OK, I’m sufficiently recovered to talk about Peru. A couple of days of antibiotics has put me on the road to normality and I’m all caught up on laundry. Yep, vacation is definitely over.

But let’s jump in the way-back machine and start with the chaotic and intriguing city of Lima.

Sunset in Lima

We got there at around 10:30 pm, after an 8 hour flight, arriving at the busy airport bleary-eyed and confused. My adorable travel buddy XFE (sorta) quickly located our driver and we were off on a terrifying, death-defying ride through Lima.

It was supposed to be about a 40 minute ride to our hotel, the Westin Lima Hotel and Convention Center, but the Lima traffic and a slight miscommunication that took us to the entirely wrong part of town meant we didn’t get to our room until after well after midnight.

Quick discussion about Lima traffic: it’s kray-kray. It was just unbelievable. The only thing I can compare it to was Thailand, but it was actually even more undisciplined. The painted lanes meant absolutely nothing. The shoulders of the road were just considered another driving lane. I rode the entire time with my eyes cast down and my hands clenched.

Our driver explained that the population of the entire country of Peru was around 30 million and Lima’s population was 10 million. This is because in the 1980s and 1990s, there were two major domestic terrorist organizations in Peru that wreaked havoc out in the countryside, causing a large influx of country people into the city of Lima, which was perceived as slightly safer since it was the capital.  This was a false sense of security. In 1992, there was a bombing in Lima that killed 25 and wounded 200.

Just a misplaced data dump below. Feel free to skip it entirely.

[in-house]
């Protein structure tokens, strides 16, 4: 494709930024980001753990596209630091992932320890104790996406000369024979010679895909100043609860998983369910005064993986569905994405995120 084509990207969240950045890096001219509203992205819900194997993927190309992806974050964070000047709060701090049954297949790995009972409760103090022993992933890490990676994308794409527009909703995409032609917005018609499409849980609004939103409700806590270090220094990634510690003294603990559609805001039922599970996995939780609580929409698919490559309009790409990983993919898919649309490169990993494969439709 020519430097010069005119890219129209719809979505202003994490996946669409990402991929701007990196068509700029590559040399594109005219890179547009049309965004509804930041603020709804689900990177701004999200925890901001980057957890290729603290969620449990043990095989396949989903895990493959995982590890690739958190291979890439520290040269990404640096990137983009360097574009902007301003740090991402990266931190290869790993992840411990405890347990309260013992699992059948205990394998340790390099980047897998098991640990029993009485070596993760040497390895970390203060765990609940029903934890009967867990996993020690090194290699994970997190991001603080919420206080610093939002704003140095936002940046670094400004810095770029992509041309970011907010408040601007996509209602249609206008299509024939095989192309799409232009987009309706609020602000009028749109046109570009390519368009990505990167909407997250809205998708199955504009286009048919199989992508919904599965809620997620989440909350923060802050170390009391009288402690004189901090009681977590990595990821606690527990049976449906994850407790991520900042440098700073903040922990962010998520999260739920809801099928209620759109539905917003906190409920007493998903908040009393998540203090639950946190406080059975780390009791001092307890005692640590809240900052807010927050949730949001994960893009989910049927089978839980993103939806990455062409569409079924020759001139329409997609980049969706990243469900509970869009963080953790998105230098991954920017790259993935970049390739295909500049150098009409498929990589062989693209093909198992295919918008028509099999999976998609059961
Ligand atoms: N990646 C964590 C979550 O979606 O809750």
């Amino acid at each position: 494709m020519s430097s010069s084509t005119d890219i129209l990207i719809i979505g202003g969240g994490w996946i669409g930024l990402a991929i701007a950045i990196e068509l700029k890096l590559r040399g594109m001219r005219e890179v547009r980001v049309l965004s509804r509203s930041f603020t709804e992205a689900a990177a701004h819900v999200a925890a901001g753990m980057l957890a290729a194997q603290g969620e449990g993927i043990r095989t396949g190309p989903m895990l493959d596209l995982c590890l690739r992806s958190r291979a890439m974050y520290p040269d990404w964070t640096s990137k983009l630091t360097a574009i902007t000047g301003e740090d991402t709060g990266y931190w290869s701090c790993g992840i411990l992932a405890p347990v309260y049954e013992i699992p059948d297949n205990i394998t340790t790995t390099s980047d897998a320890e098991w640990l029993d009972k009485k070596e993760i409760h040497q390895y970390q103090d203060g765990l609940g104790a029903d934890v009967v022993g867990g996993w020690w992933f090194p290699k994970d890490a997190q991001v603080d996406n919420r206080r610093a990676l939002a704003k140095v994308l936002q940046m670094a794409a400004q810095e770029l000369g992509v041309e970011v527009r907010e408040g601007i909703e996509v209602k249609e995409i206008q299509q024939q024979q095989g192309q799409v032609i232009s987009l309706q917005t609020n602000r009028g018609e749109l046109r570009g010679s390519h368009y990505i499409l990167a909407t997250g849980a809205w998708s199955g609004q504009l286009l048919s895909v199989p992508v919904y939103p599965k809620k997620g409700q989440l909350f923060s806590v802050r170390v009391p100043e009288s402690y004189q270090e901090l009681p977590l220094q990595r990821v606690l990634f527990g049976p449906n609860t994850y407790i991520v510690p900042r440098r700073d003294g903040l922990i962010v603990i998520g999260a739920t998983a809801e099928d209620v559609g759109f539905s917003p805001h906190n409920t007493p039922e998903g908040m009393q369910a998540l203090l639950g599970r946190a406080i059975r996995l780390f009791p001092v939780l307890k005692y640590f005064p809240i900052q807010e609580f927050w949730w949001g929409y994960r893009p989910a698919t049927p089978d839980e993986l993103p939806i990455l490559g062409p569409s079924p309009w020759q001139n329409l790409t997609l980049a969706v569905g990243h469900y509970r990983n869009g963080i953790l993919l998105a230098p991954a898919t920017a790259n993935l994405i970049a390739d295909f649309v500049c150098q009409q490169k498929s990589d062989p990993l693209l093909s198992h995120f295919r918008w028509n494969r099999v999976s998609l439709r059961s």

Pretty crazy recent history. I’m sorta embarrassed to say I had no idea that all of this had gone down. Also: Peru’s recent presidential history, which includes not one, but TWO exiled presidents who were totally corrupt and stole money from aid organizations, like the World Bank. And they keep trying to sneak back into the country and run for president again! It’s madness, I tell you. Madness.

All of this goes to explain the other main observation I had about Lima: there are gun-toting, bulletproof vest-wearing security guards EVERYWHERE. Especially, obviously, at the banks. But lots of other places today, including the main square, the Plaza de Armas, which we visited on our first full day there.

Police in Peru
Yep, those are police. In riot gear. On a normal Friday afternoon.

The Plaza has been used for everything from a market to a bullfighting ring to a place for public executions. The Spanish Inquisition was quite active here in Peru, a Spanish colony, and the square was used to burn heretics.

the Plaza de Armas, Lima, Peru
I think heretics were burned on the opposite side of the square. Not by the fountain.

Lima’s historic center is beautiful, surrounded by bright mustard yellow Colonial buildings with arches and wooden balconies. The Government Palace is also located here, and a very fancy Changing of the Guard occurs at noon every day. There’s also the Cathedral of Lima, which we did not go in.

Cathedral of Lima
This is the cathedral.

Instead, we went to the Monastery of St. Dominic, which houses two of Peru’s three saints, including Saint Rose of Lima. She was a pretty extreme chick who cut her hair and smeared pepper on her face to make herself less attractive to potential suitors. Ironically, we were on a tour of the monastery with an entourage of three men, including one young gentleman who was wearing a Mr. Teen Peru sash. He posed for many, many pictures throughout the monastery and did not smear his face with pepper at all.